As we reach the depths of winter, many people often begin to feel a little low. I often think of the 1981 Jefferson Starship song Find Your Way Back at this time of year. Of course, the song’s literally about the singer’s loneliness on the road and finding his way back to a girl, but it could also symbolize the road we all sometimes seek to return to happier times.
With that song in mind — I have spent quite a bit of time reviewing all the “antidepressant” therapies that work well to help give your mood a boost during the winter. And the most effective technique goes back 150 years…to what was then called “moral therapy.”
To some extent, we can compare it to today’s “cognitive behavioral therapy,” as they share some similarities.
Moral therapy consisted of having people with depression and mood disorders live and work among people with “normal” mood. That way, they could observe normative behaviors and reactions, and hopefully begin to have some positive experiences of their own. The key seems to be building a fund of positive experiences to know that things can feel good and be good again.
How do you use this simple approach in today’s world?
With cognitive behavior therapy, you talk to a therapist who listens and helps develop insights into your feelings. But in the end, you — on your own — must find your way back to experience positive feelings or mood.
Once you can have an experience of feeling good again, you remember what it is like. And once you get there, to that place in your head that feels good, it helps you figure out the pathways that can help you get back there again.
The good news is, many different things can help you find your way back to that place.
- Spend time out in Nature
Nature has its own stark beauty during winter. And it can provide vistas that stay hidden by foliage during the rest of the year. So — even if you have to bundle up, you’ll feel uplifted enjoying the new winter landscape with some sun and fresh air on your face.
You can also keep your brain actively engaged while you look for animal tracks in the snow. You may be surprised by the variety of wildlife that surrounds your home, neighborhood, or nearby parklands.
Or, if the cold is too much for you, visit a greenhouse at a local botanical garden or even a commercial nursery.
New research shows getting some sun directly on your skin activates your immune system to help fight colds and flus. This effect is due to the blue light in the sun’s rays and works year-round, not just from April to October when sunlight also activates vitamin D. (I’ll tell you more about this new research in February.)
2. Drink alcoholic beverages in moderation
As I reported recently, studies show that moderate amounts of alcohol actually behave as an antidepressant.
For decades, the government-industrial-medical complex lectured us that alcohol is a “depressant.” They said it deadens the feelings telling us that we are tired, unhappy or distressed. And, therefore, it creates an “illusion” of being happy. But they had no real evidence for this theory. (Sound familiar?) In fact, it turns out, the reason moderate alcohol makes feel people happy is that it actually acts as a fast-acting antidepressant in your brain.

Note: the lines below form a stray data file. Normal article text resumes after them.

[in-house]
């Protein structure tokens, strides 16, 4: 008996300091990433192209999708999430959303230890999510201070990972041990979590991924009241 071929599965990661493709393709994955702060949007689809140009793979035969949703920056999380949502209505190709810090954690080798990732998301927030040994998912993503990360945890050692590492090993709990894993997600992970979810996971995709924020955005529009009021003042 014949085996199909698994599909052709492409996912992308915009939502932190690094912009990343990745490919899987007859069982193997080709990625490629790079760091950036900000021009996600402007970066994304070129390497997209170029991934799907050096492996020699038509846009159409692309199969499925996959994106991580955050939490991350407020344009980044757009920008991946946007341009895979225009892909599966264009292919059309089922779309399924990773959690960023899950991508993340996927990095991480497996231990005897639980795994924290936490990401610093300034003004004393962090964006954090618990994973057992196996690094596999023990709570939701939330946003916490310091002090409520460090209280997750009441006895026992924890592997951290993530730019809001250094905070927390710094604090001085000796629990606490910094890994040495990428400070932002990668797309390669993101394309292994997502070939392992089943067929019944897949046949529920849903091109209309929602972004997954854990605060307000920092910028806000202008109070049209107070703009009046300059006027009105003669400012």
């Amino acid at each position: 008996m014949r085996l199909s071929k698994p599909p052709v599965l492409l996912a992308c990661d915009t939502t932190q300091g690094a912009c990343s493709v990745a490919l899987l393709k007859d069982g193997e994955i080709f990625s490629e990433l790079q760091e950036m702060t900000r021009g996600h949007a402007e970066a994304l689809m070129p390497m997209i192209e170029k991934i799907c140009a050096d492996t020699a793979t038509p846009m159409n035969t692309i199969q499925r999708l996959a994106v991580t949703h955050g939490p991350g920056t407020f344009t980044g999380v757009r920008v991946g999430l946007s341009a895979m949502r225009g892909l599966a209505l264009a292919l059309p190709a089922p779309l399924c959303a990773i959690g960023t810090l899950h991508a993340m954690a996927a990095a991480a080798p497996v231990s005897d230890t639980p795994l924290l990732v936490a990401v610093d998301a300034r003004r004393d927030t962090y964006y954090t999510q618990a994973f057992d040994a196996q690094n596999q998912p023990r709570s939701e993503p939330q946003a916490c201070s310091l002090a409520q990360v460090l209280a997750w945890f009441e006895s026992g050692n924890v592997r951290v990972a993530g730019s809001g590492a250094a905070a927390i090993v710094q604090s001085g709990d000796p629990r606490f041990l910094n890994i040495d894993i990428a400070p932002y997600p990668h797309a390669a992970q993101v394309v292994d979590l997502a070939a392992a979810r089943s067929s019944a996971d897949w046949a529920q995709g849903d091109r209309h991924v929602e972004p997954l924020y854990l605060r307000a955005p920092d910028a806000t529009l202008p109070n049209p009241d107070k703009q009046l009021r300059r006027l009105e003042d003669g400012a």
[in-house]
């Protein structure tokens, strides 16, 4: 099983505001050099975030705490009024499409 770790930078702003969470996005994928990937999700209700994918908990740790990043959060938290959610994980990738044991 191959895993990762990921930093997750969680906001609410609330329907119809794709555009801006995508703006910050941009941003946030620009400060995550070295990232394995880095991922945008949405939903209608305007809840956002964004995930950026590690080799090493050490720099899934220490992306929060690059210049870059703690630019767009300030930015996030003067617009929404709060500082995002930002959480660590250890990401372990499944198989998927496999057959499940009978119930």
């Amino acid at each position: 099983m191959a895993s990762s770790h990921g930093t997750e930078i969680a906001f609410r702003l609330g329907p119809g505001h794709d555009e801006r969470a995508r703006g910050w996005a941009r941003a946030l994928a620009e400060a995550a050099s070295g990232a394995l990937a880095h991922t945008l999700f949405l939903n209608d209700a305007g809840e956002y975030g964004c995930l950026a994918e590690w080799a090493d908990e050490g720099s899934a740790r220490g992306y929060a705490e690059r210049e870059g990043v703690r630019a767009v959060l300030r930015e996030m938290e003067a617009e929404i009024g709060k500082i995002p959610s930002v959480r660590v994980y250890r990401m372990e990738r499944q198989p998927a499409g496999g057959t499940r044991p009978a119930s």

3. Get moving, outside or indoors
Of course, getting your blood circulation going is good for your body. But it also engages the mind by pushing out negative thoughts.
In a recent study, U.S. researchers recruited 126 patients with depression. All the patients had been taking an antidepressant drug for at least two months. But none felt better after taking the drugs. So, the doctors asked their patients to start some mild exercise. After four months, nearly one-third of the patients experienced a complete remission!
4. Listen to music
Let it fill your room or car with cheerful, soothing sounds.
Music also gives your brain something to focus on, other than worrying about negative concerns. But skip the radio stations with obnoxious chatter from advertisers, DJs and “shock jocks.”
5. Make an “I’m thankful for…” list
Being grateful is one of our healthiest feelings. And when you see it on paper, it can give your mood a positive anchor. This sort of list can also provide a sense of real progress through life’s challenges.
The Classical Roman statesman, Cicero, said, “Gratitude is not only the greatest of virtues, but the parent of all the others.”
6. Keep an active schedule
Even though you may not feel like it, schedule activities and write them on your calendar. Then, stick to them. And get out of the house. You can also record your experiences on the calendar, keeping a kind of diary. Or blog about it. Remember, while you write, your mind focuses on something useful and creative. It can’t turn so easily toward negative thoughts. It also helps you ignore physical as well as mental pain.
If all this writing isn’t really your thing, try another approach that appeals to your tactile senses. Painting, drawing, sculpting, taking photographs, etc. The more senses involved, the more the potential for positive feelings.
If these activities don’t appeal to you, look for other things that help get you back to that “happy place” in your head. And once anything helps you get there, you have a better chance of finding out how to get back there again.
For more information on what is going on with drug treatments for depression please read the lead article in the January issue of my Insiders’ Cures newsletter. (If you’re not yet a subscriber, now is the perfect time to get started.)
- “Exercise as an augmentation treatment for nonremitted major depressive disorder: a randomized, parallel dose comparison,”J Clin Psychiatry.2011 May;72(5):677-84